Steamboat Disasters

Steamboats were the primary vehicles for moving goods and passengers long distances in the nineteenth century, prior to the widespread availability of railroads. They continued to be used well into the twentieth century, but they were often involved in accidents that resulted in multiple casualties.  Paul F. Paskoff, in Troubled Waters: Steamboat Disasters, River Improvements, and American Public Policy, 1821–1860, analyzed data on steamboat wrecks between 1821 and 1860, with the exception of the Civil War years, and determined that 3,165 steamboats were lost in American waterways during that period, with snags being the cause of 593 wrecks, burning causing 582, collisions causing 199, and boiler explosions responsible for 113. Steamboats fell victim to all of those dangers in Arkansas …

Steamboats

The steamboat played an important role in Arkansas from the earliest days of the Arkansas Territory. Before being superseded by the railroad in the post–Civil War era, steamboats were the primary means of passenger transport, as well as moving raw materials out of Arkansas and consumer goods into the state. The inland rivers steamboat, invented in the Mississippi River Valley in the first half of the nineteenth century, eventually connected every person on or near a stream to the larger world. The first major historian of the steamboat, Louis Hunter, saw the steamboat as the “most notable achievement of the industrial infancy” of the United States, not to mention the chief technological means by which the frontier advanced and by …

Sultana

The Sultana steamboat disaster in 1865, at the end of the Civil War, has been called America’s worst maritime disaster. More people died in the sinking of the riverboat Sultana than on the Titanic. However, for a nation that had just emerged from war and was still reeling from the assassination of President Abraham Lincoln, the estimated loss of up to 1,800 soldiers returning home on the Mississippi River was scarcely covered in the national news. The remains of the steamboat are believed to lie buried in Arkansas. Those aboard the boat were mostly Union soldiers from Midwestern states such as Ohio, Illinois, and Indiana. Having been taken prisoners of war, they were sent to the notoriously overcrowded Confederate prisons …

Telegraph No. 3 [Steamboat]

The Telegraph No. 3 was a steamboat used as a transport by the Union army during the Civil War. It suffered a boiler explosion, hit a snag, and sank near Osceola (Mississippi County) on November 23, 1863; three men drowned because of the accident. The Telegraph No. 3 was built at Cincinnati, Ohio, in 1853 for the U.S. Mail Line. The vessel was fast, having made a speed trial from Cincinnati to Louisville, Kentucky, in nine hours and fifty-one minutes. The U.S. Army was using the Telegraph No. 3 as a transport vessel during the Civil War, and the steamer was heading down the Mississippi River from Cairo, Illinois, toward Memphis, Tennessee, on November 23, 1863, with a cargo of …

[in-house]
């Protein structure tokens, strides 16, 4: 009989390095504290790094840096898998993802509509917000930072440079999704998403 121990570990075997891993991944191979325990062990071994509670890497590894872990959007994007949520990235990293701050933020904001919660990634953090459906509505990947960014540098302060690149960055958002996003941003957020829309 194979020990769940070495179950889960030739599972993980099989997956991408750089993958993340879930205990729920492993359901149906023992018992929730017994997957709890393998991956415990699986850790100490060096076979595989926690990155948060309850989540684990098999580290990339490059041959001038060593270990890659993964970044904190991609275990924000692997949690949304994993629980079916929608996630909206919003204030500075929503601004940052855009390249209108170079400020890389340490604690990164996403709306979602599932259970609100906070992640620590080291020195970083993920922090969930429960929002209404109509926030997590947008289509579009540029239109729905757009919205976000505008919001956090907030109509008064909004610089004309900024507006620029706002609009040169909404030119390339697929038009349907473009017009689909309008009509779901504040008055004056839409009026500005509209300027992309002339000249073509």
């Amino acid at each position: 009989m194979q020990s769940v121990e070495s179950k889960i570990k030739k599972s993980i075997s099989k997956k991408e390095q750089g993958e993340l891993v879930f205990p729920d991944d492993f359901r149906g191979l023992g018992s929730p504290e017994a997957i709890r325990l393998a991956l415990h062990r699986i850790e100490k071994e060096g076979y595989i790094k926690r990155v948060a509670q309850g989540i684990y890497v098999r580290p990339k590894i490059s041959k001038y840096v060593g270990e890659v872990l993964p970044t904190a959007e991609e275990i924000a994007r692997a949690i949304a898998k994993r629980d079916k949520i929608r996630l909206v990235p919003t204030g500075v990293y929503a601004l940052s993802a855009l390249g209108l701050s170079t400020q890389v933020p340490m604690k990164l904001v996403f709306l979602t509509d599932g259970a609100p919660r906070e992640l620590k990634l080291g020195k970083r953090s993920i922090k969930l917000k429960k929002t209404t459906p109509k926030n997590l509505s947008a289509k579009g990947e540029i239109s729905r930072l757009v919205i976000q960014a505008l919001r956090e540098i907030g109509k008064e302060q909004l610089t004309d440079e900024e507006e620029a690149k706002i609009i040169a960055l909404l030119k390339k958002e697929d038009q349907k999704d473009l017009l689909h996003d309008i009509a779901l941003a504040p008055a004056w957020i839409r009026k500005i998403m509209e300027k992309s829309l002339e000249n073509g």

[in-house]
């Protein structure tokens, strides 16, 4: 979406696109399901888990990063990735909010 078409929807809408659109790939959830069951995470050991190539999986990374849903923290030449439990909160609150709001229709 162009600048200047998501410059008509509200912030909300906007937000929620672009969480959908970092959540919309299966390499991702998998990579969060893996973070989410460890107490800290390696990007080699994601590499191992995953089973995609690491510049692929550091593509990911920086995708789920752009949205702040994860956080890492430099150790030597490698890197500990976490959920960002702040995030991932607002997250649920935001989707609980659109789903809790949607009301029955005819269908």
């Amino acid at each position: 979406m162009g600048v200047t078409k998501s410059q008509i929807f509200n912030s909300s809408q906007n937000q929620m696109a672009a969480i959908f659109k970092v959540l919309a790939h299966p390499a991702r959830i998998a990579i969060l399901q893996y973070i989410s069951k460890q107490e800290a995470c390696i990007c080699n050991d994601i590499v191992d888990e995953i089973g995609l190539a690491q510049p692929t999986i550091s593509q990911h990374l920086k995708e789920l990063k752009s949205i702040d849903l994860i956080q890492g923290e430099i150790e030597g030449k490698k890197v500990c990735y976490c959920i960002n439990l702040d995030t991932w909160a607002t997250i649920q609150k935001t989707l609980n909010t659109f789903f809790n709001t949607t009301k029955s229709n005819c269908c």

Webster [Steamboat]

The Webster was a steamboat that caught fire near Island 86 in the Mississippi River off Chicot County on May 2, 1851, resulting in the deaths of forty passengers and crew members. The Webster, a 324-ton sidewheel paddleboat built in Cincinnati, Ohio, in 1848, was 182 feet long and twenty-seven feet wide with an eight-foot draft. Commanded by Captain Samuel Reno, the Webster was steaming up the Mississippi with about 100 passengers and crew when it caught fire around 3:00 a.m. on May 2, 1851. The flames spread rapidly, and a newspaper portrayed what happened as “a scene ensued which it is impossible to describe, and, mingled as it was with the burning boat, from which the flames were spouting …

White River

The 722-mile-long White River flowing through northern Arkansas and southern Missouri is a major tributary of the Mississippi River. The river begins in northwestern Arkansas in the Boston Mountains and flows east toward the Fayetteville (Washington County) area, where it then turns north. Near Eureka Springs (Carroll County), the river enters Missouri. It then flows southeast back into Arkansas past Bull Shoals (Marion County), Mountain Home (Baxter County), and Calico Rock (Izard County). At Batesville (Independence County) begins the second section of the river, known as the lower White. From Batesville, the White River flows south for 295 miles through Arkansas’s Delta region, past Augusta (Woodruff County), Des Arc (Prairie County), Clarendon (Monroe County), and St. Charles (Arkansas County), before …

Wilmington [Steamboat]

The Wilmington was a steamboat that burst a boiler while traveling on the Mississippi River near the mouth of the Arkansas River on November 18, 1839, killing several passengers and crew members. Baltimore’s Watchman & Bratt firm built the Wilmington for the Raleigh Rail Road Company, working from a design by shipwright Langley B. Culley and launching the steamboat in early September 1839. The $60,000, 400-ton steamboat was 182 feet long and forty feet wide, with a ten-foot draft. Powered by a 135 horsepower Watchman & Bratt engine, the Wilmington (according to promotional material) “has one of Raub’s patented double self-acting safety valves, the first which has ever been introduced to operate successfully, on board of any boat on our …